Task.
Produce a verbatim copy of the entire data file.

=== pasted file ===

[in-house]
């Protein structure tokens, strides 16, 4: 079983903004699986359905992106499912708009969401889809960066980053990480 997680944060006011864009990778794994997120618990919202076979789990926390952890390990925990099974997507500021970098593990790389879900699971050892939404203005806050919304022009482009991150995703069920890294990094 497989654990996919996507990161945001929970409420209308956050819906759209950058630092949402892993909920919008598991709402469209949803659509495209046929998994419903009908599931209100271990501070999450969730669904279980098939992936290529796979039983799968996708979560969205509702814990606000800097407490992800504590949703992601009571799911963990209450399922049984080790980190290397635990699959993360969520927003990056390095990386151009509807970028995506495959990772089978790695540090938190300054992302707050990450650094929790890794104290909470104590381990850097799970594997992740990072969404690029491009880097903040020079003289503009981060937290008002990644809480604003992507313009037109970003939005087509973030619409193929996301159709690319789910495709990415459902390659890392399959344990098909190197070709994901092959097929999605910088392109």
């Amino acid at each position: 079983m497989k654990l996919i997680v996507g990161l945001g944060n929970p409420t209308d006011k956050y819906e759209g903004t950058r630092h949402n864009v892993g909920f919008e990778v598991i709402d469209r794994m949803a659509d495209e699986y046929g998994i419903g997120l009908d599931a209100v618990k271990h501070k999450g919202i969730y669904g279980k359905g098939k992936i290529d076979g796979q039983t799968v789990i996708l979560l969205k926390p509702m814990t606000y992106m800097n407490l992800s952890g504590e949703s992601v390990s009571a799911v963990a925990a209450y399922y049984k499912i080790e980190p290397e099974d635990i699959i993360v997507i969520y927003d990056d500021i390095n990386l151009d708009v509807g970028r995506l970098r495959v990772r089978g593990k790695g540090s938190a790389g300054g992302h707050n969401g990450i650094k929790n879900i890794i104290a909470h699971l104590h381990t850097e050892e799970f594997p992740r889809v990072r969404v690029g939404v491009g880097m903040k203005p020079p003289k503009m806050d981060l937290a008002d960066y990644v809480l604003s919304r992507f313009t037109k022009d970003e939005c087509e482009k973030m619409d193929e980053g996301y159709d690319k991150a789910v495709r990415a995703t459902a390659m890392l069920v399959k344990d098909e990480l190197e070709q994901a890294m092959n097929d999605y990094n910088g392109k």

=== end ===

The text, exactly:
[in-house]
């Protein structure tokens, strides 16, 4: 079983903004699986359905992106499912708009969401889809960066980053990480 997680944060006011864009990778794994997120618990919202076979789990926390952890390990925990099974997507500021970098593990790389879900699971050892939404203005806050919304022009482009991150995703069920890294990094 497989654990996919996507990161945001929970409420209308956050819906759209950058630092949402892993909920919008598991709402469209949803659509495209046929998994419903009908599931209100271990501070999450969730669904279980098939992936290529796979039983799968996708979560969205509702814990606000800097407490992800504590949703992601009571799911963990209450399922049984080790980190290397635990699959993360969520927003990056390095990386151009509807970028995506495959990772089978790695540090938190300054992302707050990450650094929790890794104290909470104590381990850097799970594997992740990072969404690029491009880097903040020079003289503009981060937290008002990644809480604003992507313009037109970003939005087509973030619409193929996301159709690319789910495709990415459902390659890392399959344990098909190197070709994901092959097929999605910088392109």
């Amino acid at each position: 079983m497989k654990l996919i997680v996507g990161l945001g944060n929970p409420t209308d006011k956050y819906e759209g903004t950058r630092h949402n864009v892993g909920f919008e990778v598991i709402d469209r794994m949803a659509d495209e699986y046929g998994i419903g997120l009908d599931a209100v618990k271990h501070k999450g919202i969730y669904g279980k359905g098939k992936i290529d076979g796979q039983t799968v789990i996708l979560l969205k926390p509702m814990t606000y992106m800097n407490l992800s952890g504590e949703s992601v390990s009571a799911v963990a925990a209450y399922y049984k499912i080790e980190p290397e099974d635990i699959i993360v997507i969520y927003d990056d500021i390095n990386l151009d708009v509807g970028r995506l970098r495959v990772r089978g593990k790695g540090s938190a790389g300054g992302h707050n969401g990450i650094k929790n879900i890794i104290a909470h699971l104590h381990t850097e050892e799970f594997p992740r889809v990072r969404v690029g939404v491009g880097m903040k203005p020079p003289k503009m806050d981060l937290a008002d960066y990644v809480l604003s919304r992507f313009t037109k022009d970003e939005c087509e482009k973030m619409d193929e980053g996301y159709d690319k991150a789910v495709r990415a995703t459902a390659m890392l069920v399959k344990d098909e990480l190197e070709q994901a890294m092959n097929d999605y990094n910088g392109k």